Transportation

Our goal: Give people better ways to get where they need to go.

SPUR’s transportation agenda:

• Make our streets safe and inviting for pedestrians.
• Complete our bicycle networks.
• Increase capacity and speed on key bus and light-rail lines.
• Increase rail service in the region’s urban core.
• Build out the state’s plan for high-speed rail.
• Integrate the region’s many transit operators to make a seamless experience for riders.
• Control transit costs.
• Use pricing to manage traffic congestion.

Read more from SPUR’s Agenda for Change

The Bay Area

  • SPUR Report

    Seamless Transit

    Bay Area transit riders contend with more than two dozen different operators. By integrating our many transit services so they function more like one easy-to-use network, we can increase ridership and make better planning decisions.

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  • SPUR Report

    A Mid-Life Crisis for Regional Rail

    Fifty years after the visionary Rail Plan for the Bay Area, only part of the original vision has been realized. The region's top priority now should be expanding capacity in San Francisco, Oakland and San Jose.

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  • SPUR Report

    A Better Future for Bay Area Transit

    Capital and operating deficits are putting the viability of Bay Area transit at risk. MTC has launched the Transit Sustainability Project to identify policy solutions. SPUR recommends nine strategies to reach the project’s goals.

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  • SPUR Report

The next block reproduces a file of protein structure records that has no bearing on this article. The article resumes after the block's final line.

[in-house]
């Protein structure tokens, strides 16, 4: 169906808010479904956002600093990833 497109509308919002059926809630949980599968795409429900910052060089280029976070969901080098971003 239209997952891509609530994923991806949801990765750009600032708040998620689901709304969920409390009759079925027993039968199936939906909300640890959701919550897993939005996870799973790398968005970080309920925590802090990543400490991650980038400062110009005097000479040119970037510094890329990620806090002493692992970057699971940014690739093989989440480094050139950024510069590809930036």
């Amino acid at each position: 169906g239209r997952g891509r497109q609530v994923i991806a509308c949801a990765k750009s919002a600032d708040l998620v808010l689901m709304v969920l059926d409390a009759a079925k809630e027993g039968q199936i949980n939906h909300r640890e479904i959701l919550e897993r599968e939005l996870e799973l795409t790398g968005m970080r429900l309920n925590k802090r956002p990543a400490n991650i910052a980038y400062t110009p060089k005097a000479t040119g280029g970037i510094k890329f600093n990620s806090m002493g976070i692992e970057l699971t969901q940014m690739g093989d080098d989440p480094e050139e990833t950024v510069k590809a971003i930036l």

Saving Caltrain for the Long Term

    Caltrain is one of the most important transit systems in the Bay Area, and yet recurring budget shortfalls and a complex three-county governing structure have made its future uncertain. SPUR looks at long-term solutions.

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San Francisco

  • SPUR Report

    Reversing Muni's Downward Spiral

    Muni faces an urgent financial crisis. SPUR proposes to boost revenues by increasing the speed of boarding, reducing waits at lights, improving transit stop spacing and favoring primary transit corridors.

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  • SPUR Report

    Taking Down a Freeway to Reconnect a Neighborhood

    Highway 280 and the Caltrain railyards create barriers between SoMa, Potrero Hill and Mission Bay. But San Francisco has the opportunity to advance bold new ideas that can enhance the transportation system and the public realm.

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  • White Paper

    Connecting San Francisco's Northeast Neighborhoods

    North Beach, Telegraph Hill, Russian Hill, Fisherman’s Wharf and northern Chinatown have high densities of residents, workers and tourists — yet no major plans to increase transit. How can transit better serve these neighborhoods?

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San Jose

  • SPUR Report

    Freedom to Move

    Santa Clara County grew up around the car. Now traffic is stalling economic growth, social equity and quality of life. How can we get the South Bay, its people and its economy moving in a more sustainable way?

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  • White Paper